Maybe, then, the urge is to chime in. It’s pure enthusiasm, yes? After all, the idea is in play. Impulse, excitement, the ping and rebound. A human labrador, she thrums for an opening, a nod.

She aches for release.

But she’s been in enough rooms with enough words from enough jumbled heads. Absent a design, all those voices clang. They cross and veer, fall short of the mark or land far afield. She’s suffered. More, she’s witnessed shared and persistent low-grade suffering. All fall victim to the aimless talking, the eggshell egos, the throbbing need. Idiocy framed as insight. Five words where one will do. Then 25 more where none belongs. Dismissive of the call for clarity of purpose, they talk on. Add just one more thing. Barrel into the action (failing to check if this is indeed a playground and if they are indeed invited). Calendars squeezed, conversation pressing out completion, day’s needs choking sleep, all excess wrung out of these things we call our lives.

Why Am I Talking?

She chooses the risks of silence over the indulgence of speech. When her voice is needed, she will use it. Not free it, no. She will consider. Qualify. Check and weigh. Why Am I? Making sense of the possible outcomes based on the options at hand, speaking only after thinking, she tries to become the introvert she is not.

Speech is tight. Trim. Like the correspondence, the public face, like every composition. She uses the fine-tipped pen. Only with the door closed, in meandering tangles secreted away in spiral notebooks or private folders, does she dare let impulse loose in words. The place she stores her naked origins needs a key and a code. But she knows, somewhere under the contained madness, that locks are not required. No one wants to know.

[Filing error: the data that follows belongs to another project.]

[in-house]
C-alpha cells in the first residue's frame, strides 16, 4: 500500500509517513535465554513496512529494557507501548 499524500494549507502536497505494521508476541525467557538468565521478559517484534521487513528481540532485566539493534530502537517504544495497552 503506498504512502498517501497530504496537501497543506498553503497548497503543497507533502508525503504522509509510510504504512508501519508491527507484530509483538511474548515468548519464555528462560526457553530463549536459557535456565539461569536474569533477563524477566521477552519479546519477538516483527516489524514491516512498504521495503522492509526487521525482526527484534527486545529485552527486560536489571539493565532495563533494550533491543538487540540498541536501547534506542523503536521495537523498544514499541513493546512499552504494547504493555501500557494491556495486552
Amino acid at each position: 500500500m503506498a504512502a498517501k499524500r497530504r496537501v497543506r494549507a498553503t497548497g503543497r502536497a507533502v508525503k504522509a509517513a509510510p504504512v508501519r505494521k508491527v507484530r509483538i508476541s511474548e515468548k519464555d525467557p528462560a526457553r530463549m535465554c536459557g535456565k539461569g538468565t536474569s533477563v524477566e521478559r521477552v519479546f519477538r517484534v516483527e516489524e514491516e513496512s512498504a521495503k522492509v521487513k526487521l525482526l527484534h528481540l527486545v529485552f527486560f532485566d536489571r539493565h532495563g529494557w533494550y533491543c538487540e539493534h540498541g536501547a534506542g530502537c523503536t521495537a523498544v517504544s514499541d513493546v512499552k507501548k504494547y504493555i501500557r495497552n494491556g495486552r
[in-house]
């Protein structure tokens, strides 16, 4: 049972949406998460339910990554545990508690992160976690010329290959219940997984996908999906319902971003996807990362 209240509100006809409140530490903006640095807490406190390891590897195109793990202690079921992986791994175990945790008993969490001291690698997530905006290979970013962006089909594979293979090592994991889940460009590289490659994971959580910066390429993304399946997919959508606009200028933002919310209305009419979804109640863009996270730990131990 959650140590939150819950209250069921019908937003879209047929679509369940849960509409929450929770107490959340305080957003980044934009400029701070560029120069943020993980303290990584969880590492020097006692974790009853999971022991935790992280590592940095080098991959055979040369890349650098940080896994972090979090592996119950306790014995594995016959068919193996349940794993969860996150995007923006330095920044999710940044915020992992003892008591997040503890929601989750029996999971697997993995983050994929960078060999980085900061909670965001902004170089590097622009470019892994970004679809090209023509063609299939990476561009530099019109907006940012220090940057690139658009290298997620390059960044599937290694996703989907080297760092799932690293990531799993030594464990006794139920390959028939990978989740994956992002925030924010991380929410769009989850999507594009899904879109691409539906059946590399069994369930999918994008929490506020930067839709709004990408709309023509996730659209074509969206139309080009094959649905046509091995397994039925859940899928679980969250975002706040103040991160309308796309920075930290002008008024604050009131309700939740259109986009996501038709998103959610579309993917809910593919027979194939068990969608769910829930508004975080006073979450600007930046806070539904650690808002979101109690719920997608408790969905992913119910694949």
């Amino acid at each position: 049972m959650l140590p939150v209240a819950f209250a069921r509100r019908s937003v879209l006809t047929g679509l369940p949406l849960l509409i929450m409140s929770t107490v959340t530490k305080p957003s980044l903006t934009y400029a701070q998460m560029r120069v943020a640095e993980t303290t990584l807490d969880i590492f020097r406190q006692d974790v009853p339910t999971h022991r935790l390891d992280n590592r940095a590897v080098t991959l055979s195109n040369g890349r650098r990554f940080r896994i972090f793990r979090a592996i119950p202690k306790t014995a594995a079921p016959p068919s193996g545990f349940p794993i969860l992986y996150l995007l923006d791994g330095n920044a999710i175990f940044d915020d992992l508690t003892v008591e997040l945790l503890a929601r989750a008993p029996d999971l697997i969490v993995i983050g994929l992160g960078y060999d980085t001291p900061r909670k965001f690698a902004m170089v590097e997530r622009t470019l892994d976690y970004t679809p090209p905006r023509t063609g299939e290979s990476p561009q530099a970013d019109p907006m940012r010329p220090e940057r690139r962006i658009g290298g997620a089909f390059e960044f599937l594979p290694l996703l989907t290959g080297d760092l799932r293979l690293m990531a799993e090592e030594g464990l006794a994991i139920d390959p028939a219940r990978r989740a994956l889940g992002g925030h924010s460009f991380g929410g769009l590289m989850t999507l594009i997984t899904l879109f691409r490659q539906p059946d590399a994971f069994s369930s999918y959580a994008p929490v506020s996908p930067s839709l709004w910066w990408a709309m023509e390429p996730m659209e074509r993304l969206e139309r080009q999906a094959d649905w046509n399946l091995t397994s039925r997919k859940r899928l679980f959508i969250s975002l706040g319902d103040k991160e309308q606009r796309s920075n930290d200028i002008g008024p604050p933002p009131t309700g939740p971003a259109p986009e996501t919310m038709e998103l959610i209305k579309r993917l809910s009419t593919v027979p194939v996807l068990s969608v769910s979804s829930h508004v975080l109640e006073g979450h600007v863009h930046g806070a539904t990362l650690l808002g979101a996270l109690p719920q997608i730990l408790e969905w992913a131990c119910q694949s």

The rest are busy tending their own.

She wants to ask them, those clacking skulls, to WAIT. No one cares.

(About you, yes. Fellow earthling. Neighbor. Dear one. Friend. Be well, be whole.)

Also no.

No one wants to hear the thick and spilling conception tale of an embryonic insight. No one has time. When another goes on like this, on and on in the ways she has ceased to allow herself, she marvels at their unchecked ruminating (Ruminants chew their cuds, she recalls. They stand still. They graze. They are prey.) How do they come by their blind confidence, their self-assured oblivion? Why do the rest of us put up with it?

No one is nearly so interesting to us as we are to ourselves. Also its inverse: No one is as interested in us as as we are in ourselves.

Not the best friend, the spouse, the kid. Not even the parent. Not the boss, colleague, or subordinate. Especially not the subordinate, but what is she going to do about it? The conceit is required. The long journey asks for order. It’s how you stay afloat. It’s how, in fact, you stay aboard. Just don’t mistake courtesy for curiosity and respect for reverence. WAIT. Why? Until she can answer that, she’s not.

Grow up, she says without saying it. This is the best she can do.

With regard to becoming, in the absence of the where or the how — or, as it happens, the who — she’s at least got the Why of this silent beat. At least for now.

She keeps the lips sealed. Slips lead to injury or shame, contrition, disavowal. Narratives are demanded. More words, dangerous words, to further twist the lines and spin the vessel.

Better to wait. There is plenty to do in silence.

Loose and light, she leaps across a row of hay bales under a white-blue haze. Arms like wings.

The girl recedes.

She lets her. She watches from behind glass, behind the wheel on the far-off road, moving without noise. Getting to somewhere.